The Visitors, Part 1

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“One Is The Loneliest Number that you’ll ever do.”
– Three Dog Night

“The tribes laid out their towns and villages in the form of constellations in the nighttime sky.  The archaeological ruins show a remarkable alignment to the constellation Orion; the three inner circle cities making up the belt of Orion.  ‘It’s not possible for them to have had the precision to be able to layout their towns and cities with the constellation Orion.  You would need to see this formation from above to even see this, let alone make it.  How were they able to see this?  Now I’m not saying exactly how these were created, but it appears these formations were intended for aliens, probably to be the base for a gateway.  No one else was in the skies then.'”

She leaned back with her head poking out from the refrigerator.  “Why do you watch that shit?”

“‘Cuz, It’s just entertaining.  It’s hilarious as hell!  Look at this guy.  His hair gets wilder with each episode.”  I said laughing.  “But just you wait until the aliens show up.   You are gonna have a different look on your face then.  Mmmm hmmm.  I’m jus’ sayin’.”  

She laughed and turned her attention back to putting the groceries into the refrigerator, effectively brushing off my joke.  The house was filled with light streaming into it from a window.   An odd and unfamiliar feeling settled into the fabric of the blowing curtains, even though the dream matched my memories in most details.

I awoke to the Sun showing through the windows of the abandoned farmhouse, and straight into my eyes, waking me from another night of dreams.  I opened my eyes to, yet, another morning, wearing the same clothes I’d walked in, climbed into unconsciousness in, day after day, and ran from the Visitors in.  The parallels to my former life were amazing, as well as dismal by comparison.  Back then, I’d gone days climbing in and out of bed wearing the same clothes just out of the lack of desire to live life in any meaningful way.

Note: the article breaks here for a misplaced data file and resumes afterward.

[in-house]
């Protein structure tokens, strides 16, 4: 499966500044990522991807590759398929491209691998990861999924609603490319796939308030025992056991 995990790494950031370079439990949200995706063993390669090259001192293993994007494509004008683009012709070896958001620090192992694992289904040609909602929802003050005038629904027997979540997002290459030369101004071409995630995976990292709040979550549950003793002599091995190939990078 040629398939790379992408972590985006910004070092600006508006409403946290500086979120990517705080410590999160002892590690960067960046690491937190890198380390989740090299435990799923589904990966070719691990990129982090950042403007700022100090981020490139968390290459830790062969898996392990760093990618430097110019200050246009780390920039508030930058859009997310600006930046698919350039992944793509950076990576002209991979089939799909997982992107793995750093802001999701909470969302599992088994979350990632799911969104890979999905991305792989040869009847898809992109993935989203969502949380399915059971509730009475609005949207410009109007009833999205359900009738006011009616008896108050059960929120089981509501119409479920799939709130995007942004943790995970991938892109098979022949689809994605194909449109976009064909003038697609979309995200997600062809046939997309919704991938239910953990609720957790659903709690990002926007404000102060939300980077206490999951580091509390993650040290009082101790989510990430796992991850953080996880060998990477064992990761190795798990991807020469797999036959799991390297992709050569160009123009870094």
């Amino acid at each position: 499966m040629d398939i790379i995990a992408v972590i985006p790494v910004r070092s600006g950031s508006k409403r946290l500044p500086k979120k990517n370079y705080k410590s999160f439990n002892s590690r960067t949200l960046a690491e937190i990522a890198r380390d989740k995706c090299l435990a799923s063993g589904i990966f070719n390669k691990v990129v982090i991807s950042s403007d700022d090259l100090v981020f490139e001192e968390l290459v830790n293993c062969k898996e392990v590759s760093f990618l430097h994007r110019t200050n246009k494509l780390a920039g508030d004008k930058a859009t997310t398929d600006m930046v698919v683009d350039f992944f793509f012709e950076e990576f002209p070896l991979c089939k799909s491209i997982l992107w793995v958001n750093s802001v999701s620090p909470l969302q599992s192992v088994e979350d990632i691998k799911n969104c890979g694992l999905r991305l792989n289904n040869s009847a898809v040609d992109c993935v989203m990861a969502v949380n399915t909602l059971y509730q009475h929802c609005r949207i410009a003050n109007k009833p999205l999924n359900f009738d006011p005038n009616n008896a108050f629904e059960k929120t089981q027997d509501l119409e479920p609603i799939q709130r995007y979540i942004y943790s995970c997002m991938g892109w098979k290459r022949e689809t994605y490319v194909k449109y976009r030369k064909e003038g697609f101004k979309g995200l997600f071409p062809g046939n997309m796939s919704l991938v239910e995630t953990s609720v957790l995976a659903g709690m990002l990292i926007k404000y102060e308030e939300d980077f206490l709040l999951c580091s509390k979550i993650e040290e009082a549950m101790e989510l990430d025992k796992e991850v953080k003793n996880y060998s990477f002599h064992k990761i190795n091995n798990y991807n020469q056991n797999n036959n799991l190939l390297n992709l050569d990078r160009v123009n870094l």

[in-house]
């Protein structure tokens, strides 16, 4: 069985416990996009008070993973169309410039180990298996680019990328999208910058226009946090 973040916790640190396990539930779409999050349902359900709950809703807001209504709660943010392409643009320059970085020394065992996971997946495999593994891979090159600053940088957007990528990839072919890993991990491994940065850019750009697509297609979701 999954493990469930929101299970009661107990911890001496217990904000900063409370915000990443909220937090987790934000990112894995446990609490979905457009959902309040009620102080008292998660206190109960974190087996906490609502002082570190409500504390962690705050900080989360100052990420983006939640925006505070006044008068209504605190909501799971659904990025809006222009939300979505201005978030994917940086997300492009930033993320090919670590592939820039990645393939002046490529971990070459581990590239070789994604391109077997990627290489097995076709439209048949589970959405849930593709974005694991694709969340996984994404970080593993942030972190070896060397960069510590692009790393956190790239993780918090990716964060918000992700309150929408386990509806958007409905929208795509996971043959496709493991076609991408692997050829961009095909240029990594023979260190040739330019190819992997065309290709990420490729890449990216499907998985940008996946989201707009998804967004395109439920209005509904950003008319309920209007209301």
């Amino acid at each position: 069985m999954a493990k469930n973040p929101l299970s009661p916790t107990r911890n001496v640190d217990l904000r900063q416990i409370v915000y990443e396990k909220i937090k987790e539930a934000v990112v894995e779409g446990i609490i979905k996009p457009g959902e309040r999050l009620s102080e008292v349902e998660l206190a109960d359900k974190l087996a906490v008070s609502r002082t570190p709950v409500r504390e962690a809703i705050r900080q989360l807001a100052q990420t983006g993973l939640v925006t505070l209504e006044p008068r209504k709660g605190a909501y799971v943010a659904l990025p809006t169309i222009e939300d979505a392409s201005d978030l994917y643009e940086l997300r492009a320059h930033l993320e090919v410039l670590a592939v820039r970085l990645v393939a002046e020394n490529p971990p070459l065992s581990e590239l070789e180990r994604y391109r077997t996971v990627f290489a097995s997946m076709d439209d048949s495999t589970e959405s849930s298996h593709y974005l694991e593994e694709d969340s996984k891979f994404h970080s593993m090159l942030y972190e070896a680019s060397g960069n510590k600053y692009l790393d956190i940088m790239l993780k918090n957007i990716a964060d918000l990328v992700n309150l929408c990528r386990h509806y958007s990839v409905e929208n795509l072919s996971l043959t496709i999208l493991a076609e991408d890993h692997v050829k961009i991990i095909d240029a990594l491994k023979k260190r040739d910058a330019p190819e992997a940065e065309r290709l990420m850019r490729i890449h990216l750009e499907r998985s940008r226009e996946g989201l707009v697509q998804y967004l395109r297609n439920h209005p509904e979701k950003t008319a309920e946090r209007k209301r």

I pulled the heavy drapes across each window and lay back down for a few more minutes before I’d explore the rest of the farmhouse.  Save for safety reasons, I had been too tired to look around the night before.  I closed my eyes to return to the dream while it was still near with no success.

After what felt like fifteen minutes or so, I got up and got to the business of exploration.  I made my way past the empty sofa in the living room of the farmhouse, past the kitchen table chairs, positioned in a ghostly reenactment of some last conversation.  I moved on to the pantry and rummaged through the shelves, checking for any food that was left behind.  As I passed by a broken window, I heard the wind rustle the leaves.   The sounds reminded me of summer days as a child.  I would lie on my back and listen to the branches huddle and separate as each caught the current gliding over, around, and through them.  I smiled.  I’d always thought tree tops looked just a little bit like an underwater scene as I watched the leaves dance in the breeze like ocean currents;  especially when a flock of birds would emerge, dart, and bank over the branches like a school of fish.  The best part of it, was simply hearing it though – the sound of the wind – moving through summer leaves and pulling at the branches and at nothing moments.  I was completely unaware of time, swallowed by the moment, wishing it could go on forever.  I had always been restless, always out of the moment.  The sound of the wind calmed my spirit and brought me a momentary serenity and peace of soul.